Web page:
7 doc.: 18-13/0032 Submission March, 2013 Michael Lynch, MJ Lynch & Associates LLCSlide 7 How does the process work…. Like any SDO we are contribution driven. Yes, there are items added to the IEEE meeting agenda that either come from FCC or other national regulator’s publications, from IEEE 802 WGs, from the ITU-R. We meet, we discuss, we try to come to a consensus. One general rule applies – if those in the room cannot reach a consensus on certain text then that text is not included in the document. That has, a few times, meant that nothing is said by IEEE 802, but our member’s companies have the right to make their own statements. More often than not a compromise is reached that will allow IEEE to vote on and approve a contribution to a regulatory body. Our next step is that the contribution goes before the IEEE 802 EC. And again, there can be debate but in general the changes are limited to editorial and not substantive or the document is not approved.

8 doc.: 18-13/0032 Submission March, 2013 Michael Lynch, MJ Lynch & Associates LLCSlide 8 How does the process work….2 Once approved by the IEEE 802 EC the document is filed with the appropriate regulatory agency. –If the FCC via the ECFS on line system –If Ofcom, Industry Canada or similar organization, those normally are also filed on line. –If it goes to the ITU-R the document then goes to the IEEE-SA ITU-R liaison who, among other things, makes certain both that the document is correctly formatted and that no other IEEE organization is filing a contradicting view. If there is one then it is becomes a negotiation between the various IEEE groups. The ultimate arbiter is the IEEE-SA Board of Governors. In the eight years that I have been the IEEE chair that has never been necessary. What I wasn’t told until after I was elected the IEEE chair was that another role, an appointed collateral one, went with being the RR- TAG chair. That role, if you haven’t already guessed it, was that of the IEEE-SA and IEEE ITU-R Technical Liaison. Happily that has been a peaceful role and should continue to be.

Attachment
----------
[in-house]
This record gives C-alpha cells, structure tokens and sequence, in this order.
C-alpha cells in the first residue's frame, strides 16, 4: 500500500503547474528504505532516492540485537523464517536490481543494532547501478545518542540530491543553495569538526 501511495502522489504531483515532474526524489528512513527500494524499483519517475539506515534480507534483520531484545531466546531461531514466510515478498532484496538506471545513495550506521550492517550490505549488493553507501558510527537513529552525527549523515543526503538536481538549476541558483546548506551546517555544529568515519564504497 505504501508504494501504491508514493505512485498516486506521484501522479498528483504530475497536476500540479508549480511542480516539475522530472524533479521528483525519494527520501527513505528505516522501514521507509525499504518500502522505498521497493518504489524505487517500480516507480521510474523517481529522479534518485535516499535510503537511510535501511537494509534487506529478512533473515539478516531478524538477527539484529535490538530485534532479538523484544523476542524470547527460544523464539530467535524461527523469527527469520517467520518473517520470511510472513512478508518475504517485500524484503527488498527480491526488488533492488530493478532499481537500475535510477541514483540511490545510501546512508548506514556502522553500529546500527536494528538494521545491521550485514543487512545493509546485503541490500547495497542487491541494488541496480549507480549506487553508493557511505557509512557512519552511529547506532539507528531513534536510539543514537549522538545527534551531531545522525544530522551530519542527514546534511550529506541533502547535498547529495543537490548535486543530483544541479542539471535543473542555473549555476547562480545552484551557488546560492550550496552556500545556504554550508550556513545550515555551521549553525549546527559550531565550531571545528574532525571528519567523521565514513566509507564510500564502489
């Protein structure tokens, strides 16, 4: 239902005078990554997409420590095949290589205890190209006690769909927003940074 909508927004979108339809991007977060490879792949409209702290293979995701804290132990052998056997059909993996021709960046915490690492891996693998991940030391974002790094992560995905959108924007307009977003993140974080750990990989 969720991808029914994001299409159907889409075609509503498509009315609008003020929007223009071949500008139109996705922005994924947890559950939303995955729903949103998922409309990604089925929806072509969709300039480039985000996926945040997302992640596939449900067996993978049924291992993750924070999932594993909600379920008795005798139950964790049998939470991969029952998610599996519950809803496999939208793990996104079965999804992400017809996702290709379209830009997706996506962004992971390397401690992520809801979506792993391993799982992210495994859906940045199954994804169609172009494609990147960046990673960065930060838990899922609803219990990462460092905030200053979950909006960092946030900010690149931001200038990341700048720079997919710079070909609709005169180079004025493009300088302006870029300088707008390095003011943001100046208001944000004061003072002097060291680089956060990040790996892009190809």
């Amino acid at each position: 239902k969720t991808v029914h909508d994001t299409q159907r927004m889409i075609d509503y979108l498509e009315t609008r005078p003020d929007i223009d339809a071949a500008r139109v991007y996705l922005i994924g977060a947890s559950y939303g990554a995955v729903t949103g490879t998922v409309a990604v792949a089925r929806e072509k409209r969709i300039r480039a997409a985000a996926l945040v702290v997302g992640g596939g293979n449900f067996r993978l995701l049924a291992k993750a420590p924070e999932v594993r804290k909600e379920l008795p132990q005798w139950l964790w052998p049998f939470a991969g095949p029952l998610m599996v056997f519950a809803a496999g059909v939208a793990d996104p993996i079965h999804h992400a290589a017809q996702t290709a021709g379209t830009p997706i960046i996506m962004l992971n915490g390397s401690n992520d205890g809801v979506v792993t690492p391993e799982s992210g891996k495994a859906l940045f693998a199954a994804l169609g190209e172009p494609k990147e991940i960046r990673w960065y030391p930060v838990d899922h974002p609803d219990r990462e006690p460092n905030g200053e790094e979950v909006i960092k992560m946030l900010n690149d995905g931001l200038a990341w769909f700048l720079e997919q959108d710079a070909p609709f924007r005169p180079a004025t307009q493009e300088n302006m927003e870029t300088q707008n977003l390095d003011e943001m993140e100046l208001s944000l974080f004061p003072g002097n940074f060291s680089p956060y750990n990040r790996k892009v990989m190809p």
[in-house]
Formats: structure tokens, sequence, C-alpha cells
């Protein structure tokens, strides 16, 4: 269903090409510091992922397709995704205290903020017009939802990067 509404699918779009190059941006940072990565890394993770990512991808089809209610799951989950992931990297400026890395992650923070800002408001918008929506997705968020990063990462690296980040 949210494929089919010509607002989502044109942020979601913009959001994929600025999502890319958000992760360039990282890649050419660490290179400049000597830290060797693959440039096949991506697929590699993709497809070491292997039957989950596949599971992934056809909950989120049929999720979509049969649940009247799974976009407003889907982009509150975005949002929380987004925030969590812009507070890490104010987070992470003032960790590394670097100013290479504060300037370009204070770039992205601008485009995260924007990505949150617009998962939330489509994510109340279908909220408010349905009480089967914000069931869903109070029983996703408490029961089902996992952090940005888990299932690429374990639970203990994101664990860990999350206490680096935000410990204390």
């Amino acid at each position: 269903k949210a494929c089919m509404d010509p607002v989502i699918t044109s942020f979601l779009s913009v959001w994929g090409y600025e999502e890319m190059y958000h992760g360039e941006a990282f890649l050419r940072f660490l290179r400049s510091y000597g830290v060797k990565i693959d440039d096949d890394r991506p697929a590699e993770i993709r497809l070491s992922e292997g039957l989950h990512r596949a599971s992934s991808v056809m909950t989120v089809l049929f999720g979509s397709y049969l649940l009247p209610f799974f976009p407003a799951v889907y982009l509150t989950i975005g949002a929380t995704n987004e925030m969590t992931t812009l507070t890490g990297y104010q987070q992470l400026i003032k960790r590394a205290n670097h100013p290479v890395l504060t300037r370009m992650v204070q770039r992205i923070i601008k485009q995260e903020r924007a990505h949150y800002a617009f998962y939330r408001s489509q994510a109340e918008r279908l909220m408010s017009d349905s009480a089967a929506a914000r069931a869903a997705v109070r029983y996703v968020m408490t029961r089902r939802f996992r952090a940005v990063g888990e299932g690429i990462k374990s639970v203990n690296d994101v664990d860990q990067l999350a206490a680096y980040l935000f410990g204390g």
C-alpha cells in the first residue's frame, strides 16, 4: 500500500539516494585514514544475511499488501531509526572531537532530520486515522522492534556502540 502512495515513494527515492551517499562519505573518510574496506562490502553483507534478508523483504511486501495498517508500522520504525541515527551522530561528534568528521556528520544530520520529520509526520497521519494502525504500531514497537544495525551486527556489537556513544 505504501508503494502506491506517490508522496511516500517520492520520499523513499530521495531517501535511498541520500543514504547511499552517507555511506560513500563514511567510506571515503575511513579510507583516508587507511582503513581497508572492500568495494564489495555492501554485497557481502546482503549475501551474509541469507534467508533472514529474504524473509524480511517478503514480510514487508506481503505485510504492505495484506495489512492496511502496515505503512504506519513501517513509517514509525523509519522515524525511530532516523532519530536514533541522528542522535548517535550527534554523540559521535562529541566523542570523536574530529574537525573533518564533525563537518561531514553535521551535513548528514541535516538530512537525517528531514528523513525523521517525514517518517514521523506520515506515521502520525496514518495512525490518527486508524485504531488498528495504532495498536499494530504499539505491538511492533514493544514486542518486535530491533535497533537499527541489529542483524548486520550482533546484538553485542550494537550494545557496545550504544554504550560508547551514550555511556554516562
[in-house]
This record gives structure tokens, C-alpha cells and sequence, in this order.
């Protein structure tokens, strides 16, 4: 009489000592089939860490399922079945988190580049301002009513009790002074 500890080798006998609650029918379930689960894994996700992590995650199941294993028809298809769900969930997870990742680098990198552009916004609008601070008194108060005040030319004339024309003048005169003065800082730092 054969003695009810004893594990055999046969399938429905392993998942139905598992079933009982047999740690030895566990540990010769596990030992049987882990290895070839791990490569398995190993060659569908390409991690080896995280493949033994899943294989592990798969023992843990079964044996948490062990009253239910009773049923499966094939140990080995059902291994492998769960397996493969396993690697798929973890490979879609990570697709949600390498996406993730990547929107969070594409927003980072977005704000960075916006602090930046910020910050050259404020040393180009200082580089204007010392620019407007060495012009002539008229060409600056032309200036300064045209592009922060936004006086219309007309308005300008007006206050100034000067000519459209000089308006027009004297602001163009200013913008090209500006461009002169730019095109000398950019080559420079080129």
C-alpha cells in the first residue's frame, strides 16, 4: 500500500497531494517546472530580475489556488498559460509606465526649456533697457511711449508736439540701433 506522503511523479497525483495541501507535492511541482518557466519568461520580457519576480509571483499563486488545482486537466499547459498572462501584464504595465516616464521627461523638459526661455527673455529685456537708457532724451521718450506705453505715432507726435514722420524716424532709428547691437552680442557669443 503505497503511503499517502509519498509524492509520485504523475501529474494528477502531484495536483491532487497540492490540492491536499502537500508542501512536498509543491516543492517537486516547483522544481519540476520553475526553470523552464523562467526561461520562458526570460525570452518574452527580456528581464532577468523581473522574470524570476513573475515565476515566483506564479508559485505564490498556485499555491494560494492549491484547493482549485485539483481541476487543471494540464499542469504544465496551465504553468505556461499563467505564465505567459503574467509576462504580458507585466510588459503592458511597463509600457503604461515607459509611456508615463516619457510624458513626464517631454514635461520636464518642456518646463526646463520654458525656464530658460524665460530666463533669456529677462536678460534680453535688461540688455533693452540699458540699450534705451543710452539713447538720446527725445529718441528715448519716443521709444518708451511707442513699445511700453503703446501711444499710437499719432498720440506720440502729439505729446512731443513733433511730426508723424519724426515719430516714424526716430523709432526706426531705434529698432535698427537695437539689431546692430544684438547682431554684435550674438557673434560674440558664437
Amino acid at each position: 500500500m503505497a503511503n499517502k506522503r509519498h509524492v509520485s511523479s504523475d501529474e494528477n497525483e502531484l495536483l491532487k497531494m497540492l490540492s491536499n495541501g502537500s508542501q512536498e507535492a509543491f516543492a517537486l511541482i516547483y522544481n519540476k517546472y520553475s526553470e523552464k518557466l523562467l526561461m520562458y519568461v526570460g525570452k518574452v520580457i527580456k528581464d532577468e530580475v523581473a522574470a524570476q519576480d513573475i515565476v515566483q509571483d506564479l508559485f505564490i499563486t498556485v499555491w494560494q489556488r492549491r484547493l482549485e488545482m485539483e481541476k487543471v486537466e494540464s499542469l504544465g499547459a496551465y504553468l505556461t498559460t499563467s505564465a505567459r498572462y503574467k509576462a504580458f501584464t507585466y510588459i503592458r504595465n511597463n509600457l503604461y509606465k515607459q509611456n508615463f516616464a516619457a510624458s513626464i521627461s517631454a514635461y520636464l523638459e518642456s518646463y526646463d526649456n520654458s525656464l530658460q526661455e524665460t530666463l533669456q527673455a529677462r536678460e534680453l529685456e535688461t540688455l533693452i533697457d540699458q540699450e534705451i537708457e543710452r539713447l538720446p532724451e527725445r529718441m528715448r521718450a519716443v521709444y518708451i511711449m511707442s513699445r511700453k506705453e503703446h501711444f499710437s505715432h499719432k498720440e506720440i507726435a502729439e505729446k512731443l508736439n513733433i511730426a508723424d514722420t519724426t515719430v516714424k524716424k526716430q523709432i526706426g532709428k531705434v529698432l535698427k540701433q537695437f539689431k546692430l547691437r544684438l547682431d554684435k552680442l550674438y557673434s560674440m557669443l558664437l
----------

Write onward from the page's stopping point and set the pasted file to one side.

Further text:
9 doc.: 18-13/0032 Submission March, 2013 Michael Lynch, MJ Lynch & Associates LLCSlide 9 How does the process work….2 Once approved by the IEEE 802 EC the document is filed with the appropriate regulatory agency. –If the FCC via the ECFS on line system –If Ofcom, Industry Canada or similar organization, those normally are also filed on line. –If it goes to the ITU-R the document then goes to the IEEE-SA ITU-R liaison who, among other things, makes certain both that the document is correctly formatted and that no other IEEE organization is filing a contradicting view. If there is one then it is becomes a negotiation between the various IEEE groups. The ultimate arbiter is the IEEE-SA Board of Governors., In the eight years that I have been the IEEE chair that has never been necessary. What I wasn’t told until after I was elected the IEEE chair was that another role, an appointed collateral one, went with being the RR- TAG chair. That role, if you haven’t already guessed it, was that of the IEEE-SA and IEEE ITU-R Technical Liaison. Happily that has been a peaceful role and should continue to be.

10 doc.: 18-13/0032 Submission March, 2013 Michael Lynch, MJ Lynch & Associates LLCSlide 10 Q&A I’m only too happy to answer related questions. If anyone would like to a question I can be reached at: Happily (or not) that follows me around the world. Thank you!